When Gwyneth Paltrow launched Goop by Juice Beauty in 2016, she told Vogue how vital it was that her line of beauty products — including a face cleanser, eye cream, and moisturizer — was all-natural. “The idea that you’re exercising and trying to eat well and then slathering yourself with chemicals, parabens, and silicones — it’s not great.” A few months later, she went on The Tonight Show to promote the line. She and host Jimmy Fallon dipped McDonald’s french fries into a pot of her moisturizer and ate it, presumably to show how pure it was.
Paltrow often peddles questionable science and theories. But she’s far from alone in her skepticism toward conventional makeup and skin care. Over the past few years, a parallel beauty industry has exploded alongside the traditional one. “Natural” beauty; “clean” beauty. Many new brands and retailers are basically saying, “Your regular beauty products contain all sorts of dangerous stuff. Use these safer ones instead.” It’s a complicated claim and pretty hard to prove conclusively, but it’s a message that has caused radical upheaval in the cosmetics industry.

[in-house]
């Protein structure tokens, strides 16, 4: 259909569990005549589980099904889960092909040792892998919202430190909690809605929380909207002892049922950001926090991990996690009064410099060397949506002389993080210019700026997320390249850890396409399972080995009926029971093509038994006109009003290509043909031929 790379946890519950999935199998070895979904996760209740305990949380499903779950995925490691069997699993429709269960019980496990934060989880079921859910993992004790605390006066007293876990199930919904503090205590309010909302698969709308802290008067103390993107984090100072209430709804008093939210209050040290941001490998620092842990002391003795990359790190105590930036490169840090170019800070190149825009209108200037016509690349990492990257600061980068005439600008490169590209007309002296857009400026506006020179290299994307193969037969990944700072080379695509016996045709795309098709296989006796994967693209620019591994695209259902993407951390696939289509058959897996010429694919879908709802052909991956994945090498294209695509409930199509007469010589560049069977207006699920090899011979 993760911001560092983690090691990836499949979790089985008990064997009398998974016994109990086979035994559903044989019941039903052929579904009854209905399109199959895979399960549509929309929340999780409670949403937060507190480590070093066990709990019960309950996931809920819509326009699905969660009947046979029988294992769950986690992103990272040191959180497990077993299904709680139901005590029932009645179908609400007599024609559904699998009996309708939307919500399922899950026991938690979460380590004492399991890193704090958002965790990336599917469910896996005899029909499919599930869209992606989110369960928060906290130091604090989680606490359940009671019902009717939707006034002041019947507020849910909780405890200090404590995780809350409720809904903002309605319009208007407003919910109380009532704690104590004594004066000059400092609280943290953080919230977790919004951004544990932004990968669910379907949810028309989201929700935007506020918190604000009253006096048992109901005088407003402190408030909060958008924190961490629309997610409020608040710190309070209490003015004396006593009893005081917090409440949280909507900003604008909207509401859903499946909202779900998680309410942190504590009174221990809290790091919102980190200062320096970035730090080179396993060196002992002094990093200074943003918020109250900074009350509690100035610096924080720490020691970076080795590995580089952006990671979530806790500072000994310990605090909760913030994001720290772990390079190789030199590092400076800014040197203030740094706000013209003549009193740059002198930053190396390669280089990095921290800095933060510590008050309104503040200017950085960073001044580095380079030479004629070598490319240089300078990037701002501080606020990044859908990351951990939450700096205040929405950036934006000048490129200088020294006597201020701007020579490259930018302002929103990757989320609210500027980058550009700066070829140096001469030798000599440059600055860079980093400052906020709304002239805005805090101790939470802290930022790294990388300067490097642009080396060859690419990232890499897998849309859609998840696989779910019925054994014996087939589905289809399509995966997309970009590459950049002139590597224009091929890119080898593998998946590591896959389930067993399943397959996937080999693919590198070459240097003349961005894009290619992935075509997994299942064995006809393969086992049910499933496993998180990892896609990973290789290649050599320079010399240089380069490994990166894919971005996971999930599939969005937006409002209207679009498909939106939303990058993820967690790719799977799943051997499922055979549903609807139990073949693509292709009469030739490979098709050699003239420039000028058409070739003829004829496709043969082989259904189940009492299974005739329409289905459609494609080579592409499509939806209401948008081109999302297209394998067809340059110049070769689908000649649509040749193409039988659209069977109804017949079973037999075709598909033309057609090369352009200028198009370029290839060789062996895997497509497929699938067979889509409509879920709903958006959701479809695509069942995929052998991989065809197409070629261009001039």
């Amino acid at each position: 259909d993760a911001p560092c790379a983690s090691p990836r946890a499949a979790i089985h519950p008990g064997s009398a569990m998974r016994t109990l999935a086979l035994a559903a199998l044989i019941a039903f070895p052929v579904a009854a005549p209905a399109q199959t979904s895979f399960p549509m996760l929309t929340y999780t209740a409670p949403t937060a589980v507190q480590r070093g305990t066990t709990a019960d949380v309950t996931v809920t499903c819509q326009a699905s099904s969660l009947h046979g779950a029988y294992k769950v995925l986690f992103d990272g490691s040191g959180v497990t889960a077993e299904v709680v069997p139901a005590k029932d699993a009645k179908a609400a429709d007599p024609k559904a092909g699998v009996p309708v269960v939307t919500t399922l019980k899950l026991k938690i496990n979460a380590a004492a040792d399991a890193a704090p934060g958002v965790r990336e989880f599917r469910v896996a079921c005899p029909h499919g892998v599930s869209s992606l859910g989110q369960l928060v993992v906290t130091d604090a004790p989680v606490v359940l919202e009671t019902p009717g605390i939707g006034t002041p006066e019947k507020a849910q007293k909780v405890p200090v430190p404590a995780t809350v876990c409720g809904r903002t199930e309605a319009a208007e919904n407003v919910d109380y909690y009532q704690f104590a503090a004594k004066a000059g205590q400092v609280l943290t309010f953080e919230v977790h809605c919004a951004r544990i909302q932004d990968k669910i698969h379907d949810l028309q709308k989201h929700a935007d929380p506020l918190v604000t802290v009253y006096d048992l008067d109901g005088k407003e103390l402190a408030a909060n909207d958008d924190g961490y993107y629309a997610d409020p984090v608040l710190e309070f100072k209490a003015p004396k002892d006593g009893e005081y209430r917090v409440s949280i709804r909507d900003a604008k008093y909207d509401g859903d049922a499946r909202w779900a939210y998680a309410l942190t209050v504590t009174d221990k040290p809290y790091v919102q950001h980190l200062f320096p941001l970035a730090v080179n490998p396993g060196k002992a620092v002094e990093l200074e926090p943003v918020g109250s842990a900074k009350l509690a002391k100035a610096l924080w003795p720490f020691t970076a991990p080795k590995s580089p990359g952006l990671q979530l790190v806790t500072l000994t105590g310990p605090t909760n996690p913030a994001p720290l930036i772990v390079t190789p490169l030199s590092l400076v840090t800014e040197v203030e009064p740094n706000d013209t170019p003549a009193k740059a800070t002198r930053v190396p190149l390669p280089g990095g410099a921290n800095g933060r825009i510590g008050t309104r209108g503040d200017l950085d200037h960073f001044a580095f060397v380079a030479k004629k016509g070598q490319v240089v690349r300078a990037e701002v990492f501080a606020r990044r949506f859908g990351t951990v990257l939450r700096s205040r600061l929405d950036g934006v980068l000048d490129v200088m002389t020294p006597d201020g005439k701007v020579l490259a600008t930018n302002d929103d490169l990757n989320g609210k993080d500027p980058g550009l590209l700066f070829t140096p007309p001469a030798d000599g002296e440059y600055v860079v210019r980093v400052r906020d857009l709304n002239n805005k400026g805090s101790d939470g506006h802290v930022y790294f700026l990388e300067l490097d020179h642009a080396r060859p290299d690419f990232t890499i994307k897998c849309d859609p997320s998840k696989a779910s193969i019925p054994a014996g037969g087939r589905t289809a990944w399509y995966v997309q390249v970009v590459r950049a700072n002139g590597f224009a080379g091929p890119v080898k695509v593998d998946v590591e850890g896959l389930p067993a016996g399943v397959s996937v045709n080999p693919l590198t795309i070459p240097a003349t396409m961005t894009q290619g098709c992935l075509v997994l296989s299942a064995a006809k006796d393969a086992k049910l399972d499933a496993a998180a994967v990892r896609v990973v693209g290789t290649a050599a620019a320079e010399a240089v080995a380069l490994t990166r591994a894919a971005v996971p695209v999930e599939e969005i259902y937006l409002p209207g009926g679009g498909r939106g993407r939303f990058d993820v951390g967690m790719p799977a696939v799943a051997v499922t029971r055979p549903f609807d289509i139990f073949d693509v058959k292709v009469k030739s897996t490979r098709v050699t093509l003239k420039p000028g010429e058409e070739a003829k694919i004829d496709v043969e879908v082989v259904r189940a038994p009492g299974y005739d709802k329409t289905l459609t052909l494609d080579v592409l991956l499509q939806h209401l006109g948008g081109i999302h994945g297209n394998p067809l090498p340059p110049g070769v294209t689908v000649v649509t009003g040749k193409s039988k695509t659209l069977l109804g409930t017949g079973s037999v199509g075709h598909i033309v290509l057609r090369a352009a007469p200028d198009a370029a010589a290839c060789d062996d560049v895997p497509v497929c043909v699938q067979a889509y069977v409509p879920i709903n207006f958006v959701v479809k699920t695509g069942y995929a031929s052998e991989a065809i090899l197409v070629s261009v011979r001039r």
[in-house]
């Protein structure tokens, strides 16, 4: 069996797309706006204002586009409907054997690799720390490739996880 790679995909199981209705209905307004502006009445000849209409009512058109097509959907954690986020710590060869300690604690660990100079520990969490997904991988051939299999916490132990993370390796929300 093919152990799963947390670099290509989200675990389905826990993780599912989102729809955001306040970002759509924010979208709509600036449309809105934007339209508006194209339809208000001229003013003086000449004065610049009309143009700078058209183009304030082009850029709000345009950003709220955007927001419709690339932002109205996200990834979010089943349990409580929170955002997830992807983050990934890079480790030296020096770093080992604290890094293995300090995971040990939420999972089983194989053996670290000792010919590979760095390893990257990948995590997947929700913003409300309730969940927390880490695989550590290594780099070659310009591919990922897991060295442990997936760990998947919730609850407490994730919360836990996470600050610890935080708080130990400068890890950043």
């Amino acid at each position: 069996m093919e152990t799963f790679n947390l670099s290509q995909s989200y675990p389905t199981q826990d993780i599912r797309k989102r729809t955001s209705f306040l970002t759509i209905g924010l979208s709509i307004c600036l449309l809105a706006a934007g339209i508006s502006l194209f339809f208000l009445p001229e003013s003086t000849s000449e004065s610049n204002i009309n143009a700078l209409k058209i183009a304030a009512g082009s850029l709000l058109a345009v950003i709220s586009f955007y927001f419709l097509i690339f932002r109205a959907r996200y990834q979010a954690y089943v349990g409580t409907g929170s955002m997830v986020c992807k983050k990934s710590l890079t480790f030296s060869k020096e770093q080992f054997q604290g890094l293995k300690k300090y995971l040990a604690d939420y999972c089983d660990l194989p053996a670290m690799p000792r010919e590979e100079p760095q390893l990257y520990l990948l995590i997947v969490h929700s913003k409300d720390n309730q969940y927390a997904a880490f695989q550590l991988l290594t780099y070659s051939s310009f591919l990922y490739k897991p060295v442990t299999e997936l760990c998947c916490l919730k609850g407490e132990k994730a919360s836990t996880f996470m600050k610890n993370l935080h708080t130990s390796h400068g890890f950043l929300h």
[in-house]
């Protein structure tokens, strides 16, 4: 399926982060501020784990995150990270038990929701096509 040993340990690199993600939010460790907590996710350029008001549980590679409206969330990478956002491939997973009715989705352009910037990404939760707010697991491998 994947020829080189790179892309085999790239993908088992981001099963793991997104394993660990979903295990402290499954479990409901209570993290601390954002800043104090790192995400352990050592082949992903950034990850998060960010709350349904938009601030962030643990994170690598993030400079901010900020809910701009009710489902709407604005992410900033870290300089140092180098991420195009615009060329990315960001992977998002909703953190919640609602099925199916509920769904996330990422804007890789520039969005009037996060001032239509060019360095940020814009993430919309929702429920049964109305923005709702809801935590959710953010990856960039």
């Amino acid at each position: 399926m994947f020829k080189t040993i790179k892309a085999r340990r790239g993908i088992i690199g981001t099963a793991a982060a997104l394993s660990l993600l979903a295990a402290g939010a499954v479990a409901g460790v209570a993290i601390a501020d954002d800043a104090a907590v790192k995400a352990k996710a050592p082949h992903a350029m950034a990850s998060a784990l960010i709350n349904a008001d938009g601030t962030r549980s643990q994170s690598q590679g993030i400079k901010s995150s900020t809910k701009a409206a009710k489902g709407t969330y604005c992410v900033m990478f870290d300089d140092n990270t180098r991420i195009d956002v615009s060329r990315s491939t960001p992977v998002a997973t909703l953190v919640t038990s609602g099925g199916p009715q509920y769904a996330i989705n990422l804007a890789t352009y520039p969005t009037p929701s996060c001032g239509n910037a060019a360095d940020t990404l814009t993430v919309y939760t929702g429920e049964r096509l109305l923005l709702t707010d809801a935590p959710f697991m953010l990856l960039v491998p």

These companies are responding to legitimate concerns about certain chemicals, like BPA and phthalates. Then there have been some high-profile lawsuits like the Johnson & Johnson ovarian cancer talc cases, in which juries have awarded multimillion-dollar settlements to people who claimed using baby powder for years caused their cancer. Then the hair care company Wen settled a $26 million class-action case because one of its products was allegedly making people’s hair fall out. Consumers have become afraid of chemicals and started looking for products they think would be “natural” or “safer.”